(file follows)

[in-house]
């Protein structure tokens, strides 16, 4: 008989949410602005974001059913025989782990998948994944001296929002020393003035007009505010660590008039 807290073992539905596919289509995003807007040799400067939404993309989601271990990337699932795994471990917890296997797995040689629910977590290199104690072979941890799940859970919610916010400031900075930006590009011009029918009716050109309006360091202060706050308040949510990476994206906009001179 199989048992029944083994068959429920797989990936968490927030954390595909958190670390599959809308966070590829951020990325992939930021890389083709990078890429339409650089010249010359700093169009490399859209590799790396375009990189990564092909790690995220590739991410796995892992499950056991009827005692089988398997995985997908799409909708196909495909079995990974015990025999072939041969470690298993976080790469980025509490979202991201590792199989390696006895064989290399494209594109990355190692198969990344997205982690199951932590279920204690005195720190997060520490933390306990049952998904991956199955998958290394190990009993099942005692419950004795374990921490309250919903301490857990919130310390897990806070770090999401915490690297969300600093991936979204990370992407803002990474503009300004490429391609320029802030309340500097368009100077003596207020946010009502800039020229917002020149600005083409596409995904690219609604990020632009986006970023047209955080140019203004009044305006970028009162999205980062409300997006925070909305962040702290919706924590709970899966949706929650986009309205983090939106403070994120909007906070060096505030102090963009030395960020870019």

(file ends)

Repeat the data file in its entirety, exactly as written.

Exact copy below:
[in-house]
């Protein structure tokens, strides 16, 4: 008989949410602005974001059913025989782990998948994944001296929002020393003035007009505010660590008039 807290073992539905596919289509995003807007040799400067939404993309989601271990990337699932795994471990917890296997797995040689629910977590290199104690072979941890799940859970919610916010400031900075930006590009011009029918009716050109309006360091202060706050308040949510990476994206906009001179 199989048992029944083994068959429920797989990936968490927030954390595909958190670390599959809308966070590829951020990325992939930021890389083709990078890429339409650089010249010359700093169009490399859209590799790396375009990189990564092909790690995220590739991410796995892992499950056991009827005692089988398997995985997908799409909708196909495909079995990974015990025999072939041969470690298993976080790469980025509490979202991201590792199989390696006895064989290399494209594109990355190692198969990344997205982690199951932590279920204690005195720190997060520490933390306990049952998904991956199955998958290394190990009993099942005692419950004795374990921490309250919903301490857990919130310390897990806070770090999401915490690297969300600093991936979204990370992407803002990474503009300004490429391609320029802030309340500097368009100077003596207020946010009502800039020229917002020149600005083409596409995904690219609604990020632009986006970023047209955080140019203004009044305006970028009162999205980062409300997006925070909305962040702290919706924590709970899966949706929650986009309205983090939106403070994120909007906070060096505030102090963009030395960020870019």